Creep behavior and modeling of high-density polyethylene (HDPE)


Creep behavior of high-density polyethylene (HDPE) was investigated. HDPE has many engineering applications in different industries such as piping systems, cable and wiring, automotive parts, storage containers, and biomedical implants. The temperatures chosen were 23, 53, and 82 °C based on the service temperature range for application in design of automotive fuel tanks. Creep strength decreased and creep strain as well as creep strain rate increased by increasing temperature. The Larson-Miller parameter widely used for metallic materials was able to correlate time to rupture, stress, and temperature data of HDPE. The Monkman-Grant relation was successfully used to correlate minimum creep rate and time to rupture. The Findley power law and time-stress superposition principle (TSS) were used to represent nonlinear viscoelastic creep curves. Some longer-term creep tests were also conducted at room temperature to evaluate the accuracy of extrapolation of the short-term creep test results to longer creep life predictions. The models used based on the data presented can be used in the design of parts and components made of HDPE where creep failure may be a concern.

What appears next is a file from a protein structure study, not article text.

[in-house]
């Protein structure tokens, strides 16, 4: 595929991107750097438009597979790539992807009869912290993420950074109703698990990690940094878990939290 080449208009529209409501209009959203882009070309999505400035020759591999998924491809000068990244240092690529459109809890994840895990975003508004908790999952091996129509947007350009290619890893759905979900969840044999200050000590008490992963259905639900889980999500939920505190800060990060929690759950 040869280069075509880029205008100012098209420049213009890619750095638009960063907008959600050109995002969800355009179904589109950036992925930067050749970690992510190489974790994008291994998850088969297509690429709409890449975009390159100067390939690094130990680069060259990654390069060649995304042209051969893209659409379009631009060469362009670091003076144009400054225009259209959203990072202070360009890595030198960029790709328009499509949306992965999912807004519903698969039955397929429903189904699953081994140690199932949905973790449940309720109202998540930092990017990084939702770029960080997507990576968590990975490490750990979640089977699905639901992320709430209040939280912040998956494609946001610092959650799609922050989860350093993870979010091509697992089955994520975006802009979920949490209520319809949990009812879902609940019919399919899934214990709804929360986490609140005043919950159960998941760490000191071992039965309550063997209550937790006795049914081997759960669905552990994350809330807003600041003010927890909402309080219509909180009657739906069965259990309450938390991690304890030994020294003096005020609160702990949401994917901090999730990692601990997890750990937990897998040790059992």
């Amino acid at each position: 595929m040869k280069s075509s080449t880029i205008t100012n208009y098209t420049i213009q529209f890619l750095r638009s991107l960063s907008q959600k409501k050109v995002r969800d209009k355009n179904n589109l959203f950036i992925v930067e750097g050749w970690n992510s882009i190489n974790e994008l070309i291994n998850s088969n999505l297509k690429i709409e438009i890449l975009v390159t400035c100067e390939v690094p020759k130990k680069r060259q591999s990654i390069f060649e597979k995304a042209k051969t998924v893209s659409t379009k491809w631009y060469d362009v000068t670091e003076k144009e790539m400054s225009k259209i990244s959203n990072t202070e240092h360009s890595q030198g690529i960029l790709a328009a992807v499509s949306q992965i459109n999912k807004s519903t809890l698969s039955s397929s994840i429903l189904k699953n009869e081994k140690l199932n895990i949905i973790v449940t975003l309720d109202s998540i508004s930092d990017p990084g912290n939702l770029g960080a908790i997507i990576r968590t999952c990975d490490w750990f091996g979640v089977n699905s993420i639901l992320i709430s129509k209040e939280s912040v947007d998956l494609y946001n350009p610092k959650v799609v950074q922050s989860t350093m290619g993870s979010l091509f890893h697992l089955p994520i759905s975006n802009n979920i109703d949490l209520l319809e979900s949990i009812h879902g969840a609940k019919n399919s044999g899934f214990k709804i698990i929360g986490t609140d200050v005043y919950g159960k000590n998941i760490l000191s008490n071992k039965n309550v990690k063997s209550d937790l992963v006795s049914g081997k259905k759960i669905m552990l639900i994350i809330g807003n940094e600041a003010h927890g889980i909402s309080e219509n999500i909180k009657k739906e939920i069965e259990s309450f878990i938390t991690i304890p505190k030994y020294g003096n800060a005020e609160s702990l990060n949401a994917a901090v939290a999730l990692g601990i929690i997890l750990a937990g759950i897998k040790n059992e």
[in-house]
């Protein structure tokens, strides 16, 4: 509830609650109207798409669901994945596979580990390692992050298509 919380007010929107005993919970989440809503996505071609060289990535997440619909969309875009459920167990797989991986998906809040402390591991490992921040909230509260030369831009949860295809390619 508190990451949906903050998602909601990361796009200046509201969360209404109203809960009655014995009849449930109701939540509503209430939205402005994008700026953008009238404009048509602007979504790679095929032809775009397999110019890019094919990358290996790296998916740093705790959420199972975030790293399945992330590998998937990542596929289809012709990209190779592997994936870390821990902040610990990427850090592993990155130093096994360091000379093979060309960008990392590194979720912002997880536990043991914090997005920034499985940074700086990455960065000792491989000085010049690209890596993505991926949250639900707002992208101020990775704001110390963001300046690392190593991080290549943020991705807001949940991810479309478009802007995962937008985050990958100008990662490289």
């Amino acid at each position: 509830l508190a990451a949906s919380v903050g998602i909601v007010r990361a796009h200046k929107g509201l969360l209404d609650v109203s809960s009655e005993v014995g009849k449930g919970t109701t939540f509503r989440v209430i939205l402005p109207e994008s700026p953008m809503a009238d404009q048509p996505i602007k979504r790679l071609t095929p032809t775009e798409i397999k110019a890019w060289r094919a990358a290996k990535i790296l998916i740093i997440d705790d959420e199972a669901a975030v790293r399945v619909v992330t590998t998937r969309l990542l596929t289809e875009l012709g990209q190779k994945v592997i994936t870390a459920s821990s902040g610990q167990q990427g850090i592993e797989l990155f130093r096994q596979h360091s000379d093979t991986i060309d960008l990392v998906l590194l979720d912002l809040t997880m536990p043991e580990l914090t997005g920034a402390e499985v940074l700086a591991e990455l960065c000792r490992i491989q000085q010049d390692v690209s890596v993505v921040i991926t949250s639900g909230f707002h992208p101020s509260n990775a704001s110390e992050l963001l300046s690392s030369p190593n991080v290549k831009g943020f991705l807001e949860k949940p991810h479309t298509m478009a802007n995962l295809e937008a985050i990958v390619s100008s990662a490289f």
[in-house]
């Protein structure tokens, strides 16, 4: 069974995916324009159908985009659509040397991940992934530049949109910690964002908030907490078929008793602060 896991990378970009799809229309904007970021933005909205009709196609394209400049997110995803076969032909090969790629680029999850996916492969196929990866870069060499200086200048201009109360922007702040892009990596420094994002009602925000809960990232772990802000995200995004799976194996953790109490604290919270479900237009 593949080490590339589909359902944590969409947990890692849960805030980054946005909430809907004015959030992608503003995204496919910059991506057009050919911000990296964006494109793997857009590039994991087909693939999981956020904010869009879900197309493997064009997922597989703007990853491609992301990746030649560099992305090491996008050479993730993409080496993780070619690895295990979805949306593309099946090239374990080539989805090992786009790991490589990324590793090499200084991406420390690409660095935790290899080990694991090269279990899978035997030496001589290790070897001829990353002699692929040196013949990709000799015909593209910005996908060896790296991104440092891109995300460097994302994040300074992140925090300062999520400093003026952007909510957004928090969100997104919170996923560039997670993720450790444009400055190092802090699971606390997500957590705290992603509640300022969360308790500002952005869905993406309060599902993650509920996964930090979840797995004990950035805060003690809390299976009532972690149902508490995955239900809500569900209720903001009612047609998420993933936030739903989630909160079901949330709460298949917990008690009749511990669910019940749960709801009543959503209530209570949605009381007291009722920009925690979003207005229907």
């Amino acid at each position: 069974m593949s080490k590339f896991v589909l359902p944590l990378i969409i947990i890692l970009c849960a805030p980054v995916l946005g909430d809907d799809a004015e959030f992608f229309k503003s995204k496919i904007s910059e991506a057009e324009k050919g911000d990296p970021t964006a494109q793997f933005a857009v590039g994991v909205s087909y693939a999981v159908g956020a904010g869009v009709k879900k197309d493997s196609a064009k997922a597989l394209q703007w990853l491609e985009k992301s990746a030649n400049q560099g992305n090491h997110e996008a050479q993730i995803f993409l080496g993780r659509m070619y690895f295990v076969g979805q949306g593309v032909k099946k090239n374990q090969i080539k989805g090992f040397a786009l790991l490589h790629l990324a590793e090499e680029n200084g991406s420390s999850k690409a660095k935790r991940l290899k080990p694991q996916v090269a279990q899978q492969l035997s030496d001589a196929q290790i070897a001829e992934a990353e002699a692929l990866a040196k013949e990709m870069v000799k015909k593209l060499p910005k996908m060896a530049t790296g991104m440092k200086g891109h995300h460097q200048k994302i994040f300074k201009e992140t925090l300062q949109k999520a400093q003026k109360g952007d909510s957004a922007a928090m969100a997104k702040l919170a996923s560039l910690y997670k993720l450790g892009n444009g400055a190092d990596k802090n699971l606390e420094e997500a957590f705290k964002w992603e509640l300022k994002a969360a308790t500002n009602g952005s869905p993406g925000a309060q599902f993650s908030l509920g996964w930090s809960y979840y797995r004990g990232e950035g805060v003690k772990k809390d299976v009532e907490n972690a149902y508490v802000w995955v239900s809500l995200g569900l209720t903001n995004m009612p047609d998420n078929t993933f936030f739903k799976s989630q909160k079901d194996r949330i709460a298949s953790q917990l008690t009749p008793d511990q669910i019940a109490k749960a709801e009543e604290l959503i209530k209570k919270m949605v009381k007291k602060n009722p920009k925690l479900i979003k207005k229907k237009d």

Publication Title

Polymer Testing